Featured image of post _The Great Kapok Tree_

The Great Kapok Tree

Cover of
6–10 years
Lynne Cherry
Lynne Cherry
1 January 1990
40 pages
  • Habitats
  • Needs of living things
  • Classification

Publisher’s summary

In the dense, green Amazon rain forest, a man has come to chop down a great Kapok tree. When he lies down to rest, the creatures that inhabit the tree and the surrounding forest come to whisper in his ear, each in its own fashion begging him to spare their home. “You see, all living things depend on one another,” buzzes the bee. A boa constrictor, monkeys, colorful birds, a small tree frog, a jaguar, tree porcupines, anteaters, and a three-toed sloth take their turns, each giving an additional reason for the man to abandon his mission and choose to preserve this unique environment. Finally, a young child of the Yanomamo tribe whispers, “Senior, when you awake, please look upon us all with new eyes.” And that is exactly what the man does.

Award-winning author/illustrator Cherry visited Brazil’s Amazon rain forest to research her illustrations for this moving environmental fable. Her lush, colored-pencil and watercolor pictures convey the magic and magnificence of the complex ecosystem, with plant and animal life of every form filling the pages elegantly and abundantly: Her thoughtful text conveys the surprising fragility of this awesome environment. Gorgeous endpapers include a map and labeled illustrations of a range of Amazon wildlife. When The Great Kapok Tree first came out, it was at the forefront of the ecological movement to save the rain forests: Today’s young readers will feel its heartfelt message just as strongly.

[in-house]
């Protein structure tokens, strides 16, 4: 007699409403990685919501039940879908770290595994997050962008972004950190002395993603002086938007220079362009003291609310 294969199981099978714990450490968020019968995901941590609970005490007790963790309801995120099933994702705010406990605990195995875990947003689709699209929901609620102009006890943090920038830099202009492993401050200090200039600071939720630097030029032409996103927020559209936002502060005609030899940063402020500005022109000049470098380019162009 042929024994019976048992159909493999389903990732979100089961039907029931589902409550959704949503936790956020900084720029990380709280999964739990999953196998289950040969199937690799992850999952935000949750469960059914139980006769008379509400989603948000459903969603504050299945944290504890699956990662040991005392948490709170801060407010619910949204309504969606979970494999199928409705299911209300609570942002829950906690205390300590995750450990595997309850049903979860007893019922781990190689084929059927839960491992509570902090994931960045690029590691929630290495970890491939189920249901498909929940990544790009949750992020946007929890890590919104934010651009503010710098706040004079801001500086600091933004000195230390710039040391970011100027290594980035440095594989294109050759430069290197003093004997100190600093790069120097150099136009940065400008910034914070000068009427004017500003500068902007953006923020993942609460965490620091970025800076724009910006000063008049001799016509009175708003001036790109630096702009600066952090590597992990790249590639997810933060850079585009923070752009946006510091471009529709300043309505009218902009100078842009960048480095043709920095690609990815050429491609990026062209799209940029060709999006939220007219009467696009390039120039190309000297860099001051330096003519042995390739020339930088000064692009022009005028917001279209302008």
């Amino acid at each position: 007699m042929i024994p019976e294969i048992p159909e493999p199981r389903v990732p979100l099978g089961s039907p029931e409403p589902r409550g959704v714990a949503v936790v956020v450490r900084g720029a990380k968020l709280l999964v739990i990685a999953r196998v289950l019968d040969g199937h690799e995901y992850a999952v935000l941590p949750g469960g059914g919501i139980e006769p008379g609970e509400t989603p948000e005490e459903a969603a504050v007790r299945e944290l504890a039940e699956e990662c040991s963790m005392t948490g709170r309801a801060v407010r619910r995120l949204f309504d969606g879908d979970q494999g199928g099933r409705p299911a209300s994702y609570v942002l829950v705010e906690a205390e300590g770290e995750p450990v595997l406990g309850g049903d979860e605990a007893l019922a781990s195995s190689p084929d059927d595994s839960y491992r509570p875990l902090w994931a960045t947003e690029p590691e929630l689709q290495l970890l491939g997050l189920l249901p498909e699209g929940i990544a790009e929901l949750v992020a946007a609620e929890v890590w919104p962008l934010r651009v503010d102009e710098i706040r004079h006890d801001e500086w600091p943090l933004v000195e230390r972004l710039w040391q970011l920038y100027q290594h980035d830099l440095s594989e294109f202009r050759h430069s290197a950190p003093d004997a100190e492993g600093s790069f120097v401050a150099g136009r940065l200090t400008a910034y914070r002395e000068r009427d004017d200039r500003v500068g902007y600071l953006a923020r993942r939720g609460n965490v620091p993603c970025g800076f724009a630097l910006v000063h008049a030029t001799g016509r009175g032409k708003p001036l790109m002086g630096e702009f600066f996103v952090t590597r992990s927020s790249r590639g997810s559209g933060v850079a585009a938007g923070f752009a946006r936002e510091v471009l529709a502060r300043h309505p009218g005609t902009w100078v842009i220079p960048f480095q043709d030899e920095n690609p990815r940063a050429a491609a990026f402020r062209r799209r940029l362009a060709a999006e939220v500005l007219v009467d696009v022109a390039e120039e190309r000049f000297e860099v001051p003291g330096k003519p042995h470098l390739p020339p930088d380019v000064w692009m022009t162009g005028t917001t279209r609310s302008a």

In Environmental Education

Giving the reader a taste of how many species can depend on a single tree, this is a phenomenal book for introducing habitats and the Amazon rainforest. The book also features a map of where tropical rainforests can be found, and compares their original and their current extent. Richly detailed illustrations convey the biodiversity and abundance of rainforests and can are detailed enough that they could be used to intoduction to classification.

The book begins with a man walking into the forest and starting to chop down a tree. It ends with the man walking out of the forest and leaving his axe behind. The simple message is that the man has learned about how important the tree is and this convinced him to stop cutting it down. Would this kind of experience be enough to prevent deforestation? It seems unlikely that awareness of the ecological value of rainforests would be enough. In areas of subsistence farming, communities are very aware of the value of what the forest provides. However these communities can still be driven to illegal logging by a sudden need for extra money, for example if there is an accident requiring medical treatment.

Actions to protect rainforests need to be based on listening to local communities and participants in the industries involved. The driving foreces behind deforestation need to be determined so that they can be addressed. Real value can be added to this story by an educator simply asking the reader: What brought the man into the forest? And what are the consequences of leaving? Without other ways of making a living it can be difficult for the people involved to support efforts at stop resource extraction. Just restricting access to the land and its recources can lead to resentment from local communities, making enforcement more difficult.

Person standing next to the roots and trunk of a kapok tree, illustrating the size of the tree. Trunk is around 7 times the width of the person.Person standing next to the roots and trunk of a kapok tree. Photo by Dick Culbert from wikimedia commons.

Discussion ideas